The Coevolution of Cellularity and Metabolism Following the Origin of Life
The emergence of cellular organisms occurred sometime between the origin of life and the evolution of the last universal common ancestor and represents one of the major transitions in evolutionary history. Here we describe a series of artificial life simulations that reveal a close relationship between the evolution of cellularity, the evolution of metabolism, and the richness of the environment. When environments are rich in processing energy, a resource that the digital organisms require to both process their genomes and replicate, populations evolve toward a state of non-cellularity. But when processing energy is not readily available in the environment and organisms must produce their own processing energy from food puzzles, populations always evolve both a proficient metabolism and a high level of cellular impermeability. Even between these two environmental extremes, the population-averaged values of cellular impermeability and metabolic proficiency exhibit a very strong correlation with one another. Further investigations show that non-cellularity is selectively advantageous when environmental processing energy is abundant because it allows organisms to access the available energy, while cellularity is selectively advantageous when environmental processing energy is scarce because it affords organisms the genetic fidelity required to incrementally evolve efficient metabolisms. The selection pressures favoring either non-cellularity or cellularity can be reversed when the environment transitions from one of abundant processing energy to one of scarce processing energy. These results have important implications for when and why cellular organisms evolved following the origin of life.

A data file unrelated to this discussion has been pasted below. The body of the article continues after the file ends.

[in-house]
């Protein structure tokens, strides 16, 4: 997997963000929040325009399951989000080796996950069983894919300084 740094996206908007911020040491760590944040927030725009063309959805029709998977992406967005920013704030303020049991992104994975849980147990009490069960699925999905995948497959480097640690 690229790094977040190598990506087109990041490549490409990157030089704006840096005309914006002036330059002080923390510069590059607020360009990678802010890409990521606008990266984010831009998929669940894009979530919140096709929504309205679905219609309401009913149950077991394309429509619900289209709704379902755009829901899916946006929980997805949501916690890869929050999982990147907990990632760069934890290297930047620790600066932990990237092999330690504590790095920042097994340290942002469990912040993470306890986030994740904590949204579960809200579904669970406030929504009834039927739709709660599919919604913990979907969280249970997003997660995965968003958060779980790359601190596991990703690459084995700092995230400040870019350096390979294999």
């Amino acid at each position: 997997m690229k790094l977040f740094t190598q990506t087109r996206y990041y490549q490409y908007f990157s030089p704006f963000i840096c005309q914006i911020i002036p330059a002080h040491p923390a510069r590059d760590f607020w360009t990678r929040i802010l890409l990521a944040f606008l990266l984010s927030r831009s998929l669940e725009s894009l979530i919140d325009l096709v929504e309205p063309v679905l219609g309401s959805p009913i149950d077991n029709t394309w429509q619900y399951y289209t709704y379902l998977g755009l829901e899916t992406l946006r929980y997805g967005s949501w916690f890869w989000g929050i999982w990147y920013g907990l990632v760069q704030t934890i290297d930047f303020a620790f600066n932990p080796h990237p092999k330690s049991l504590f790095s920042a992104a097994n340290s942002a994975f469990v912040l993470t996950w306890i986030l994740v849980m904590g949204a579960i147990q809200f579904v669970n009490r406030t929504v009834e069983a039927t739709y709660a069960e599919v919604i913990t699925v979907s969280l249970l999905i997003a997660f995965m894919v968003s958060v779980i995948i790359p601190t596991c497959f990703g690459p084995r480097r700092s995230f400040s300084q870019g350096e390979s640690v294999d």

Takagi, Yuta A., Diep H. Nguyen, Tom B. Wexler, and Aaron D. Goldman. 2020. "The Coevolution of Cellularity and Metabolism Following the Origin of Life." Journal of Molecular Evolution 88(7): 598-617.
Journal of Molecular Evolution
Origin of life, Digital life, Ancient life, Early evolution, Coevolution, Evolution of cellularity, Evolution of metabolism